An accidental disability retirement may not be allowed under G. L. c. 32, § 7(1), unless the applicant's injury was sustained within two years prior to the filing of the application. See Sugrue v. Contributory Retirement Appeal Bd., 45 Mass. App. Ct. 1 , 4-5 (1998). Here, as PERAC noted, most, if not all, of the stressful incidents forming the basis of Robinson's application occurred more than two years prior to November, 1995, when Robinson began the application process. Indictments against Robinson. In early January, 1997, a Federal grand jury returned a multicount indictment against Robinson and his former partner, charging them with violating laws applicable to their offices and positions, including misappropriating cash and narcotics seized in the execution of duly obtained search warrants. They were also charged with extortion and conspiracy.
The indictments did not, however, end activity related to Robinson's application for accidental disability retirement benefits. The board resubmitted Robinson's application to PERAC, noting that the department had not alleged that Robinson had engaged in any misconduct, and that Robinson was entitled to the presumption of innocence. The board further noted that it was aware of its duties under G. L. c. 32, § 15, governing dereliction of duty by members, and promised to revisit the matter if Robinson were convicted of the crimes for which he had been indicted.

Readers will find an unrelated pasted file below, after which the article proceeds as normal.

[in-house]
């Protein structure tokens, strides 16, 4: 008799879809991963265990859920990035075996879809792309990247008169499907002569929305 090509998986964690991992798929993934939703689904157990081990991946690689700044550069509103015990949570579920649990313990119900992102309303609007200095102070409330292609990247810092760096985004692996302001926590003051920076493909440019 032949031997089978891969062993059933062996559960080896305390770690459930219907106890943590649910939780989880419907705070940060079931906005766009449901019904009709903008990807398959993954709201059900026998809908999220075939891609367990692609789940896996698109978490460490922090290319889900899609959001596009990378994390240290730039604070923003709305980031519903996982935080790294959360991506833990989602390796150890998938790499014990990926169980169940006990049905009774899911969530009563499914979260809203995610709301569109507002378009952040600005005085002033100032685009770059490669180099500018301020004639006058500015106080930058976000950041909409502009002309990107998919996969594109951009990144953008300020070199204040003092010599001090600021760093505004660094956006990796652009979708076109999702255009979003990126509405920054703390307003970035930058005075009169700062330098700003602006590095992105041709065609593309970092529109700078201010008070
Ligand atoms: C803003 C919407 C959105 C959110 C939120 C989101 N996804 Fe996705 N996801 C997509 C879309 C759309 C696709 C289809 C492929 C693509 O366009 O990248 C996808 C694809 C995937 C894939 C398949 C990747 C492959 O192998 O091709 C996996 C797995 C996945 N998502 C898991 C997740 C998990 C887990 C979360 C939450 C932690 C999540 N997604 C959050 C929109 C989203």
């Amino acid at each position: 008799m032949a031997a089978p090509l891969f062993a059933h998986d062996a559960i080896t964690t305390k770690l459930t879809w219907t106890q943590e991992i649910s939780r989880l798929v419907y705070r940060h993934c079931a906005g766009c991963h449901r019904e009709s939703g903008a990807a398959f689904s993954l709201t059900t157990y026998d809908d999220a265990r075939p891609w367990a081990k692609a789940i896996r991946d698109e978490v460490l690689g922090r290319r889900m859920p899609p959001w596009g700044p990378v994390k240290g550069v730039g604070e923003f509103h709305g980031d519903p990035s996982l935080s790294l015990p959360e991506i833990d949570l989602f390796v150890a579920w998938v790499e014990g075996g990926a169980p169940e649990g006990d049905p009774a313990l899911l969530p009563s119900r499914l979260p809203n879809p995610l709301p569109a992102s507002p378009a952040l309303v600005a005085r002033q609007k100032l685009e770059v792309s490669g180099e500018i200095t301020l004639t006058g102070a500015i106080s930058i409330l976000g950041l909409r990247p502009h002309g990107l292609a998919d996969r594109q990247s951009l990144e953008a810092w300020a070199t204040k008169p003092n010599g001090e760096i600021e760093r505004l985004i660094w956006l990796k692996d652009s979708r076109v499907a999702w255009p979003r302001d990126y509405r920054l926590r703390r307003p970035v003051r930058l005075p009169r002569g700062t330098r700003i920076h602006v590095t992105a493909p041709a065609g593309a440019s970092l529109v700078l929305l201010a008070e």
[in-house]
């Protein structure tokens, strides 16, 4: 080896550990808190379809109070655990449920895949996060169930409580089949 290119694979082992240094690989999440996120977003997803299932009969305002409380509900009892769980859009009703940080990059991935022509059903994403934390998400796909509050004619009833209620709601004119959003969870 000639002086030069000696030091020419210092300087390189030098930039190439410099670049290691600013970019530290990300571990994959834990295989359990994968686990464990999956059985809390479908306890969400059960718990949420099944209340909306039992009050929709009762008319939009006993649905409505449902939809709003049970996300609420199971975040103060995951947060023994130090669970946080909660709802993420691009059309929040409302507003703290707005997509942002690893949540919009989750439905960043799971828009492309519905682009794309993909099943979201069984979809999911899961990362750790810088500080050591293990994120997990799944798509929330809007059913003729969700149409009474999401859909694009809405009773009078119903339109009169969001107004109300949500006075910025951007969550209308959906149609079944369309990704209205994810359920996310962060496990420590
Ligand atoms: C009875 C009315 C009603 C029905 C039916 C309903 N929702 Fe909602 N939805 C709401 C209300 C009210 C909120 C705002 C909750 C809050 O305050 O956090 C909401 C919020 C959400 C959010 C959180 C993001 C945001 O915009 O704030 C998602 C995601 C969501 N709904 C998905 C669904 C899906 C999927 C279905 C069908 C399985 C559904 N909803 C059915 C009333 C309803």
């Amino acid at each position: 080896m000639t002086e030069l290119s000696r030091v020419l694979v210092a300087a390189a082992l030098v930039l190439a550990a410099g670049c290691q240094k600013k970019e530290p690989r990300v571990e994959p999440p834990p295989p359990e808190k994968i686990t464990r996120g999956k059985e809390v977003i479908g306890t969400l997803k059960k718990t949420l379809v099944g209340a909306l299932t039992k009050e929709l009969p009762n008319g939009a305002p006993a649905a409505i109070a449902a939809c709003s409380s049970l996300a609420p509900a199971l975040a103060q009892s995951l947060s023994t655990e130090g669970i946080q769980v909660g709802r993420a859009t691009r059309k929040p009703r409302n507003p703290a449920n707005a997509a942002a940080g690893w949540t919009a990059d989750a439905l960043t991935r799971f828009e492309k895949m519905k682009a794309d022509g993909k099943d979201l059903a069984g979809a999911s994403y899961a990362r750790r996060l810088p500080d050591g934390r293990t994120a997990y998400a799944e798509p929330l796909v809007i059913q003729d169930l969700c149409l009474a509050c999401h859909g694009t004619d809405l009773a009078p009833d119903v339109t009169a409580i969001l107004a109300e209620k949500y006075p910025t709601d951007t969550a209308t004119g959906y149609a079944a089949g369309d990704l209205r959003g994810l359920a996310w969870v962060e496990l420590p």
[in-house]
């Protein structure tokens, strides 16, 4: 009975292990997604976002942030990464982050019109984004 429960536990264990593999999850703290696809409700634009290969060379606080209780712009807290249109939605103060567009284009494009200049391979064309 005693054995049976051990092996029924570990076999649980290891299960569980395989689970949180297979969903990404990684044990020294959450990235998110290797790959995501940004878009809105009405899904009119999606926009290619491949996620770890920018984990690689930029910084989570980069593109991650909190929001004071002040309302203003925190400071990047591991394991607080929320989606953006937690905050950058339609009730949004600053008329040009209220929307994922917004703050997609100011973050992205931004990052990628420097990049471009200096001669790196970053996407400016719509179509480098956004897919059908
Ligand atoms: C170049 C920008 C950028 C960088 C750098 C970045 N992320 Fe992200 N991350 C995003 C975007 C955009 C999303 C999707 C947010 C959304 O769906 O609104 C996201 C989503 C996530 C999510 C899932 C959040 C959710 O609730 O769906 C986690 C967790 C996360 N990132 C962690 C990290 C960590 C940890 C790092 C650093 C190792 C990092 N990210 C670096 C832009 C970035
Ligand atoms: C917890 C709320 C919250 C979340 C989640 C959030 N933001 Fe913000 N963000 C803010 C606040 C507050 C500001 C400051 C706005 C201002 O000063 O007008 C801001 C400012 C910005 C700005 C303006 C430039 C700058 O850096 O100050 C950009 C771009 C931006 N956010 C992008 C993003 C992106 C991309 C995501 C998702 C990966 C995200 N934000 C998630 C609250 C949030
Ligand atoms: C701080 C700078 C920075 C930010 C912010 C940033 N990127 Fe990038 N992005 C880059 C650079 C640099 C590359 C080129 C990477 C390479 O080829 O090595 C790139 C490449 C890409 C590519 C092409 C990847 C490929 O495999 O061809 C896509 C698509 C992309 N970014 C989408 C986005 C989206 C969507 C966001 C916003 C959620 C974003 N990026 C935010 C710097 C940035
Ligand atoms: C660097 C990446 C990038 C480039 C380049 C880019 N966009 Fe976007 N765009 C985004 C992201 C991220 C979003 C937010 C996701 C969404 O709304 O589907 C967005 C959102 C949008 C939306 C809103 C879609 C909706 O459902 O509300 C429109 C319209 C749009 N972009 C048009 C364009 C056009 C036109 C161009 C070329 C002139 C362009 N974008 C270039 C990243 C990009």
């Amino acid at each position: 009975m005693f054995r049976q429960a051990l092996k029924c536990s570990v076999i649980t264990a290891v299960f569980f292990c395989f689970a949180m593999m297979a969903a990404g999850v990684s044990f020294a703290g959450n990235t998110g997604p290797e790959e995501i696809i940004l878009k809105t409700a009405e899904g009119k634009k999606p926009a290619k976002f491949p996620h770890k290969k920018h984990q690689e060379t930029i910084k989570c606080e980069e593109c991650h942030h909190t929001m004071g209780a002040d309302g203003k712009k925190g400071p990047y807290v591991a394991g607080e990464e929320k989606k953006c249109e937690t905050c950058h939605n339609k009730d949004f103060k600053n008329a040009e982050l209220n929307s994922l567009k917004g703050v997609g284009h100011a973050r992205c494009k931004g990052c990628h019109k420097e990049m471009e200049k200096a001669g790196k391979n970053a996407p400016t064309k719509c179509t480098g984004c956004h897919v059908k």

These communications continued back and forth: PERAC remanded the matter for a second time to the board, the board submitted Robinson's application for a third time, PERAC again remanded the matter for further proceedings, and Robinson appealed the remand order to the Contributory Retirement Appeal Board (CRAB), pursuant to G. L. c. 32, § 16(4). On March 4 and March 30, 1998, hearings on the matter were held before an administrative magistrate of the Division of Administrative Law Appeals.
While that appeal was pending, Robinson pleaded guilty to three counts of the indictment, admitting that between February, 1990, and April, 1996, he had conspired with his partner to (1) embezzle, steal, or obtain by fraud or otherwise without authority in excess of $200,000 that was under the care and custody of the department; and (2) violate the civil rights of several inhabitants of Massachusetts. He also admitted that he failed to report the illegal income he stole on his 1992 tax return.
A judge of the United States District Court for the District of Massachusetts sentenced Robinson to serve thirty-six months in prison, fined him $7,500, and ordered him to make restitution of $100,000 to twenty individual victims and to the department. These guilty pleas were the equivalent of final convictions and automatically triggered the pension forfeiture statute. See G. L. c. 32, § 15(4); MacLean v. State Bd. of Retirement, 432 Mass. 339 , 342-344 (2000). Accordingly, CRAB denied Robinson's application for benefits.